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Father Lee's difficulties in the early New England missions

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Thomas
Lester

On Dec. 10, 1833, Father Constantine Lee wrote to Bishop Benedict Fenwick of Boston from Dover, New Hampshire, "under very disagreeable circumstances."

Father Lee had arrived in Boston with a recommendation from the Bishop of Edinburgh, Scotland, and his services were accepted by Bishop Fenwick on Aug. 2, 1833. The following month, he was assigned to the Dover station, which served Catholics in a large area: from southern Maine in the north, to Newburyport, Massachusetts, in the south.

Father Lee opens his letter referencing a letter of introduction provided by the bishop, which he carried to Dover and read aloud to the congregation. The contents let the Catholics in the area know that Father Lee was their new priest, and to support him in his work, "but still the lever of malice fermented high in spite of my feeble exertions," he writes.

He reveals a controversy over pews, specifically where members of the congregation were assigned to sit when they attended Mass. He attempted to resolve the problem by calling all members of the congregation for a meeting at the church and reseated them "according to their pay," but some did not attend and refused to relinquish their seats to those who did. In protest, the following Sunday, those aggrieved members of the congregation departed before his sermon was delivered.

He continues, revealing he informed the discontented parishioners that "public scandal in the church required public satisfaction," and that he would write the bishop to determine what their punishment should be. He delayed writing a week, during which two of the four offenders, whom he names, apologized for their actions and would accept any punishment the bishop recommended.

The root of the problem, he writes, "is a party with which they are connected, that is endeavoring to sow the seeds of discord in this Congregation." A faction within the parish felt that he favored certain other members of the congregation, claims he denies. Nonetheless, although he believes Catholicism will thrive in the area, he will resign his station at the close of the year so that Bishop Fenwick "can send them a Clergyman better calculated to humour their tempers." He also hopes that the bishop will find another station for him in the diocese, as he wishes to continue serving him, but if there is no station available asks to recommend him to another bishop.

Father Lee appears to have briefly attended a mission in Canton, Massachusetts, which served Catholics in the Blue Hills area. Mass was celebrated in the "Stone Factory Chapel" or an Episcopal church, which was rented from that congregation every other Sunday.

In April 1834, he was once again reassigned, this time to Providence, Rhode Island. The city was amid a spell of rapid growth due to the availability of jobs on the new railroad and the industries that followed. In 1832, there had been 200 Catholics in the city, by 1838 there would be 1,500, and it was Bishop Fenwick's desire to build a church there worthy of the state capital.

Much like Dover, the Catholic community in Providence was fractious, and obtaining financial support was proving difficult. By the time Father Lee arrived, all his predecessors were able to accomplish towards this goal was the purchase of a piece of land for the future church.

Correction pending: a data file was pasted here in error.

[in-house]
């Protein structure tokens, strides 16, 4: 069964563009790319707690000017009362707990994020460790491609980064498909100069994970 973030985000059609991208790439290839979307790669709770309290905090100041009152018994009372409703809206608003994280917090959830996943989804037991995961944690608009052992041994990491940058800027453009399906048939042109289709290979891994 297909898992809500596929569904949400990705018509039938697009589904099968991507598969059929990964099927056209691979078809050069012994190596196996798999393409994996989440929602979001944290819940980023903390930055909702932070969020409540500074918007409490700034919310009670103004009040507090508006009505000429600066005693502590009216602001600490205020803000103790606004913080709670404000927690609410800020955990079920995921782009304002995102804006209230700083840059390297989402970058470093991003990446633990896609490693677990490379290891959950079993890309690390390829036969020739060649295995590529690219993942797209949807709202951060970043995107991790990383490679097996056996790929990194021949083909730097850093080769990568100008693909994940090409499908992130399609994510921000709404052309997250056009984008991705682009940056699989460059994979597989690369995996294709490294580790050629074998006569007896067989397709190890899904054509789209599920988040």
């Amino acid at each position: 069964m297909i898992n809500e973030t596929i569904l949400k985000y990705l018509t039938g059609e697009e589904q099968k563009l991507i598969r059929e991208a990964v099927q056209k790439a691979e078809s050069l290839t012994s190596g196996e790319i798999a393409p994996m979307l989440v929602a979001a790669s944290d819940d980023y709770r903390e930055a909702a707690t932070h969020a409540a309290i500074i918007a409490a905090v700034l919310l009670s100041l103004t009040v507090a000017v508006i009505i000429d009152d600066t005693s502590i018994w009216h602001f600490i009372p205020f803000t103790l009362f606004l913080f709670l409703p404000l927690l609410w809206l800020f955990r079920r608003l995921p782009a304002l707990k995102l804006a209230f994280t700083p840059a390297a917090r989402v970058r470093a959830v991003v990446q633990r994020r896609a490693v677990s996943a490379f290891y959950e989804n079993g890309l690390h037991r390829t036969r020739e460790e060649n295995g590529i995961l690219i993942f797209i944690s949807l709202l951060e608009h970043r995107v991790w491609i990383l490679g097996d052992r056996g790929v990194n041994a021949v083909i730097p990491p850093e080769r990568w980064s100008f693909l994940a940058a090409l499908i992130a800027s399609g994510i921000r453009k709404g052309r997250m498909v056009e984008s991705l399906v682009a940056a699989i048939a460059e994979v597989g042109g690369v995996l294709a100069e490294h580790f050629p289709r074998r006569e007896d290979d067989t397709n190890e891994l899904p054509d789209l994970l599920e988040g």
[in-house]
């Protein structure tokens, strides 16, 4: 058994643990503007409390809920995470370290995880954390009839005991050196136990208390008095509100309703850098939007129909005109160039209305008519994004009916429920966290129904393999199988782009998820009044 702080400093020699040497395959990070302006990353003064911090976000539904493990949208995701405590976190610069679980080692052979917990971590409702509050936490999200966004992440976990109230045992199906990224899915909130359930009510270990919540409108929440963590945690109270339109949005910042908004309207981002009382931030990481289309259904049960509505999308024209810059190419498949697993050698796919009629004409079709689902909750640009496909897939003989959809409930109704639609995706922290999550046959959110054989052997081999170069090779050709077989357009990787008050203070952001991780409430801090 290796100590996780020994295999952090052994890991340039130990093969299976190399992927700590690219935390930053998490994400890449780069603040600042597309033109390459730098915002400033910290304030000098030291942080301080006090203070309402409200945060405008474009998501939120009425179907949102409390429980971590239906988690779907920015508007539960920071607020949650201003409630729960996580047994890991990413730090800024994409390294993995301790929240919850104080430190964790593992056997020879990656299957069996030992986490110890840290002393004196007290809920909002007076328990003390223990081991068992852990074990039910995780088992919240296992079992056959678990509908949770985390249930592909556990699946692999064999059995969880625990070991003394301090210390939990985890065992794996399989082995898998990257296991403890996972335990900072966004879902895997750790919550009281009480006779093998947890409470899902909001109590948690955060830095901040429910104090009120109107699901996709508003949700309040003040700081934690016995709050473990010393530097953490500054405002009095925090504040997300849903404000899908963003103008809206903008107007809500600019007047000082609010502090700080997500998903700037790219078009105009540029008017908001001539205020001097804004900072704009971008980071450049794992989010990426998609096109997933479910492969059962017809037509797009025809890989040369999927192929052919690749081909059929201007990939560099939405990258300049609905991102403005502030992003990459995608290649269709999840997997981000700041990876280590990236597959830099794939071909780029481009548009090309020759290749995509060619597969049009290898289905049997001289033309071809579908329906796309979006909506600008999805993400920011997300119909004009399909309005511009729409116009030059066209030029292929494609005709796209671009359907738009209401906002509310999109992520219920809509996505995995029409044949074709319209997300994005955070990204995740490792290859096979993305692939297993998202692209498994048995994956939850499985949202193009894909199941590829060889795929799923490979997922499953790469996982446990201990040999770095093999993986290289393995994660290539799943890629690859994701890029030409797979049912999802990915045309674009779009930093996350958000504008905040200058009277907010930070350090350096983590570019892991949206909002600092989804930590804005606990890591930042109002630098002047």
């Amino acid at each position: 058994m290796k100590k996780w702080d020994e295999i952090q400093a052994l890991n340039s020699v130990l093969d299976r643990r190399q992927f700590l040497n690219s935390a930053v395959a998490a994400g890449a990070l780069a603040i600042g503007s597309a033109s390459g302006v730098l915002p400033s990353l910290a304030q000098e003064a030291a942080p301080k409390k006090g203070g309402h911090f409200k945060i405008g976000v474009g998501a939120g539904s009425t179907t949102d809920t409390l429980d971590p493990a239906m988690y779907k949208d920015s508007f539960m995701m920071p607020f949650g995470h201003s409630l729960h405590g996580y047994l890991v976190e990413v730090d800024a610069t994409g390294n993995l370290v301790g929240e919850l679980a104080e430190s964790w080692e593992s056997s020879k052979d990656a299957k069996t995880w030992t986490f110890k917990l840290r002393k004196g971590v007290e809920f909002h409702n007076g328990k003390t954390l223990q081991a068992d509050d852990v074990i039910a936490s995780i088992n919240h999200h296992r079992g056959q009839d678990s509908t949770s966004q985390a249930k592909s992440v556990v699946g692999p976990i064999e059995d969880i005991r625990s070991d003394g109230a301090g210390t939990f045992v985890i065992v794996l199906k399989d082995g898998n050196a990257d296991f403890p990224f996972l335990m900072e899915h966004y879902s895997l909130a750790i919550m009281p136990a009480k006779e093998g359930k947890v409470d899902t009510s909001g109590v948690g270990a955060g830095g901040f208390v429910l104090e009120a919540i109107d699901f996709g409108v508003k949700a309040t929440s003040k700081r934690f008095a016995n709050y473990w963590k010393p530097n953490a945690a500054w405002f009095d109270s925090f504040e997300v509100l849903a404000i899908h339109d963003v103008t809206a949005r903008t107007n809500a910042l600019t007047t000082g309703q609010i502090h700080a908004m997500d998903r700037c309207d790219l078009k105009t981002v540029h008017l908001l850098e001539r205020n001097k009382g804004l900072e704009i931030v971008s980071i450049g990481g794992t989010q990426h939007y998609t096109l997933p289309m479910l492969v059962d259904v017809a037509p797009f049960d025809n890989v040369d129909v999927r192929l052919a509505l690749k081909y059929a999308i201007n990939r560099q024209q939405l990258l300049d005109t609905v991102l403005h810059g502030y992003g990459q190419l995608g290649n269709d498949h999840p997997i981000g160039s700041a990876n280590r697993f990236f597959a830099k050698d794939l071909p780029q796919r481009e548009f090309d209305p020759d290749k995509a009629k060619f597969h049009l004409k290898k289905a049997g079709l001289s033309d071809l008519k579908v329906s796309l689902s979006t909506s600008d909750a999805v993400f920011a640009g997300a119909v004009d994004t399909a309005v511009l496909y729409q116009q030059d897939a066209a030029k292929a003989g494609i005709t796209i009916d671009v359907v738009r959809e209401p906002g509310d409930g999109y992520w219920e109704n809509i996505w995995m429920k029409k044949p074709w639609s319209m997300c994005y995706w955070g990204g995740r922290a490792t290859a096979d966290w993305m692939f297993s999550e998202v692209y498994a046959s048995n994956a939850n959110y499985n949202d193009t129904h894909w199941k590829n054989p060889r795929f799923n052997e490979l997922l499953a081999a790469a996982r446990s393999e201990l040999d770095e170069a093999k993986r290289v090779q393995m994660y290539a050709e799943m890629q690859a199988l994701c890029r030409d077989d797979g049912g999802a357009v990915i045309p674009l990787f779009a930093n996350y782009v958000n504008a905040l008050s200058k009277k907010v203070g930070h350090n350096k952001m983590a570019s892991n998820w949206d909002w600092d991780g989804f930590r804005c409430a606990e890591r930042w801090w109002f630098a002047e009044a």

Diocesan historians, when characterizing Father Lee, reveal that he was well educated, having studied in Rome and earning a doctorate of theology, "blessed with learning, talents, eloquence, and piety; but the ability to raise money, to pay his debts promptly, and to handle unruly people seems to have been denied him." This was evident in Dover, and though he achieved the milestone of laying a cornerstone for the new church in September 1836, the project soon stalled due to lack of finances. The congregation began to lose their patience with him, as did several unpaid workers who threatened to undo all the work they had completed thus far, and he continually appealed to Bishop Fenwick for funds.

The situation escalated in May 1837, when the episcopal register references complaints against Father Lee, and his involvement in a trial over slander. Bishop Fenwick sent a priest from Boston to assess the situation and, upon his return, Father Lee's faculties were temporarily withdrawn, and he was recalled to Boston. Though he may not have possessed the skills necessary for this assignment, we should not underestimate the task he faced in Providence, his immediate successor would not last more than three months in the same role.

Father Lee would continue to serve the diocese for several more years in a mission that included an area encompassing Newport and Pawtucket, Rhode Island; New Bedford, Wareham, and Sandwich, Massachusetts. There were signs once again that, even though his mission covered a large area, he was struggling to raise enough money even to support his existence. He was granted an exeat on March 19, 1839, allowing him to depart the diocese.

He would venture west, stopping in Illinois, and then continuing to Canada, where he successfully served as pastor of the Cathedral of St. Catharine of Alexandria, Ontario. He remained there until his death in 1842, which was precipitated by pneumonia contracted while traveling in the rain to give last rites to a laborer working on the Welland Canal.

Thomas Lester is the archivist of the Archdiocese of Boston.

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